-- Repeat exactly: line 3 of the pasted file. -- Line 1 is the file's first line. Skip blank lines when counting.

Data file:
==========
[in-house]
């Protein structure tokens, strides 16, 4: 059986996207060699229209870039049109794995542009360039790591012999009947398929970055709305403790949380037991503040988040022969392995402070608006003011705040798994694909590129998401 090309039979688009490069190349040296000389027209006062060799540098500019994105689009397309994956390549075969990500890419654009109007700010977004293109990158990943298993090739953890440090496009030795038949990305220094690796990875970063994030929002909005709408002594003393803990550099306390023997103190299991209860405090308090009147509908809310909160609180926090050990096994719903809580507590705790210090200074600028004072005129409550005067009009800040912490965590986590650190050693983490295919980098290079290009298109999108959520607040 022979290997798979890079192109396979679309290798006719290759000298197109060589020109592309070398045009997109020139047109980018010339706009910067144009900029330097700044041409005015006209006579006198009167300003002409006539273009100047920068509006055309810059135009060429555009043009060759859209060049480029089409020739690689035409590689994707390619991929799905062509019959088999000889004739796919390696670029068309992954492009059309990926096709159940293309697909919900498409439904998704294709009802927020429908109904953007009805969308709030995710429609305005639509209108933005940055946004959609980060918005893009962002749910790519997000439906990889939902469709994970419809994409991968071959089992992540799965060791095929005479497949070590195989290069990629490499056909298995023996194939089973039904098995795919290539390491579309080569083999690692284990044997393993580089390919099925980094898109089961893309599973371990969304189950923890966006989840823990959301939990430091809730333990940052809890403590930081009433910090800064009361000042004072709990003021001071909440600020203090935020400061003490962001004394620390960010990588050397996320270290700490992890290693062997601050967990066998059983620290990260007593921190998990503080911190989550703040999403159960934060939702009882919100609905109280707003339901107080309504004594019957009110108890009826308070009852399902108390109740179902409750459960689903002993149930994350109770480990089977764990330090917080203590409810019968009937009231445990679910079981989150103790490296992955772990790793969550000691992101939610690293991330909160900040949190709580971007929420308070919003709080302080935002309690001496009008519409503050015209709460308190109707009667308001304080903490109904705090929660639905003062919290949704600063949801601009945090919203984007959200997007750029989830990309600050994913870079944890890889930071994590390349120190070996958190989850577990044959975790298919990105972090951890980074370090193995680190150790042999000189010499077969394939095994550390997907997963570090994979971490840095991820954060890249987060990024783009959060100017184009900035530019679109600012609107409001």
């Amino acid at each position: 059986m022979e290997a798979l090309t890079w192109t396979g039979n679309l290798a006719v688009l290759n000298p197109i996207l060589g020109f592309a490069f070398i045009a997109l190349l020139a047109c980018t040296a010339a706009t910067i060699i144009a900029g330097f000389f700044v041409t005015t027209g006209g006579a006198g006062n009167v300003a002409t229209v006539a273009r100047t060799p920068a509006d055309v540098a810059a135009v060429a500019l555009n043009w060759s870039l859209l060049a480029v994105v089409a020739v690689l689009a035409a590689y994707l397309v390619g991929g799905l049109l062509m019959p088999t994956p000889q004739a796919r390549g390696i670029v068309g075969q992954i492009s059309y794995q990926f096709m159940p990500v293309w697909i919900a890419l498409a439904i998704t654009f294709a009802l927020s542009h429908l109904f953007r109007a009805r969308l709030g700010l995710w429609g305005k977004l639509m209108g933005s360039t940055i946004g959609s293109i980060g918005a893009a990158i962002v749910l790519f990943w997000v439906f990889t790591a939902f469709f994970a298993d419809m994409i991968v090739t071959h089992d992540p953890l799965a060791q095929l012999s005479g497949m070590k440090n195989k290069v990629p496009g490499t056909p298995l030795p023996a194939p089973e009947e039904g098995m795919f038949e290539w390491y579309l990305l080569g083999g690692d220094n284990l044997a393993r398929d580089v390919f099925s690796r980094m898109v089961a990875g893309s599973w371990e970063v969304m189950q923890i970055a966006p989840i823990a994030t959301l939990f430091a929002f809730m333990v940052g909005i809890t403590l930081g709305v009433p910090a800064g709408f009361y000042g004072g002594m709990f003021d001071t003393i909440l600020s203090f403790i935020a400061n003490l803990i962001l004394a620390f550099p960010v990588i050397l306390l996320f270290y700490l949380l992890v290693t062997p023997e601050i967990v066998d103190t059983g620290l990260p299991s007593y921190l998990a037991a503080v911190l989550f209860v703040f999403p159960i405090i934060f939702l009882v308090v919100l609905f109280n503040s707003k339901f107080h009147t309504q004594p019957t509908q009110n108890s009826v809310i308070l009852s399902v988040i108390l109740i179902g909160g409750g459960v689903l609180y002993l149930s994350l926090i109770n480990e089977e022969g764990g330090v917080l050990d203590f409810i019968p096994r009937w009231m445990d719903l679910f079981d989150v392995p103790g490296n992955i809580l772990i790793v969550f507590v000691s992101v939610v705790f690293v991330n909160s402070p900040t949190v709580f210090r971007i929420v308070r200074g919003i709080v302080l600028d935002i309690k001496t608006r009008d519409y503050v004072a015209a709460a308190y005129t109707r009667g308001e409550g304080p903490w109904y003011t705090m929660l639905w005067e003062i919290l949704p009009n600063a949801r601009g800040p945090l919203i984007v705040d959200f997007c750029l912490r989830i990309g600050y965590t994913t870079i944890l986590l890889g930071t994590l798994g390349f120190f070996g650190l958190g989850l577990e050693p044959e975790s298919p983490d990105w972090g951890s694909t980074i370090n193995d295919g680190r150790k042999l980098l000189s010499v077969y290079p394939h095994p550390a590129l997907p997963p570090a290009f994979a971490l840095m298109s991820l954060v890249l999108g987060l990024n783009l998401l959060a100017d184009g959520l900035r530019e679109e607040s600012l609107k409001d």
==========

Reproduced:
């Amino acid at each position: 059986m022979e290997a798979l090309t890079w192109t396979g039979n679309l290798a006719v688009l290759n000298p197109i996207l060589g020109f592309a490069f070398i045009a997109l190349l020139a047109c980018t040296a010339a706009t910067i060699i144009a900029g330097f000389f700044v041409t005015t027209g006209g006579a006198g006062n009167v300003a002409t229209v006539a273009r100047t060799p920068a509006d055309v540098a810059a135009v060429a500019l555009n043009w060759s870039l859209l060049a480029v994105v089409a020739v690689l689009a035409a590689y994707l397309v390619g991929g799905l049109l062509m019959p088999t994956p000889q004739a796919r390549g390696i670029v068309g075969q992954i492009s059309y794995q990926f096709m159940p990500v293309w697909i919900a890419l498409a439904i998704t654009f294709a009802l927020s542009h429908l109904f953007r109007a009805r969308l709030g700010l995710w429609g305005k977004l639509m209108g933005s360039t940055i946004g959609s293109i980060g918005a893009a990158i962002v749910l790519f990943w997000v439906f990889t790591a939902f469709f994970a298993d419809m994409i991968v090739t071959h089992d992540p953890l799965a060791q095929l012999s005479g497949m070590k440090n195989k290069v990629p496009g490499t056909p298995l030795p023996a194939p089973e009947e039904g098995m795919f038949e290539w390491y579309l990305l080569g083999g690692d220094n284990l044997a393993r398929d580089v390919f099925s690796r980094m898109v089961a990875g893309s599973w371990e970063v969304m189950q923890i970055a966006p989840i823990a994030t959301l939990f430091a929002f809730m333990v940052g909005i809890t403590l930081g709305v009433p910090a800064g709408f009361y000042g004072g002594m709990f003021d001071t003393i909440l600020s203090f403790i935020a400061n003490l803990i962001l004394a620390f550099p960010v990588i050397l306390l996320f270290y700490l949380l992890v290693t062997p023997e601050i967990v066998d103190t059983g620290l990260p299991s007593y921190l998990a037991a503080v911190l989550f209860v703040f999403p159960i405090i934060f939702l009882v308090v919100l609905f109280n503040s707003k339901f107080h009147t309504q004594p019957t509908q009110n108890s009826v809310i308070l009852s399902v988040i108390l109740i179902g909160g409750g459960v689903l609180y002993l149930s994350l926090i109770n480990e089977e022969g764990g330090v917080l050990d203590f409810i019968p096994r009937w009231m445990d719903l679910f079981d989150v392995p103790g490296n992955i809580l772990i790793v969550f507590v000691s992101v939610v705790f690293v991330n909160s402070p900040t949190v709580f210090r971007i929420v308070r200074g919003i709080v302080l600028d935002i309690k001496t608006r009008d519409y503050v004072a015209a709460a308190y005129t109707r009667g308001e409550g304080p903490w109904y003011t705090m929660l639905w005067e003062i919290l949704p009009n600063a949801r601009g800040p945090l919203i984007v705040d959200f997007c750029l912490r989830i990309g600050y965590t994913t870079i944890l986590l890889g930071t994590l798994g390349f120190f070996g650190l958190g989850l577990e050693p044959e975790s298919p983490d990105w972090g951890s694909t980074i370090n193995d295919g680190r150790k042999l980098l000189s010499v077969y290079p394939h095994p550390a590129l997907p997963p570090a290009f994979a971490l840095m298109s991820l954060v890249l999108g987060l990024n783009l998401l959060a100017d184009g959520l900035r530019e679109e607040s600012l609107k409001d």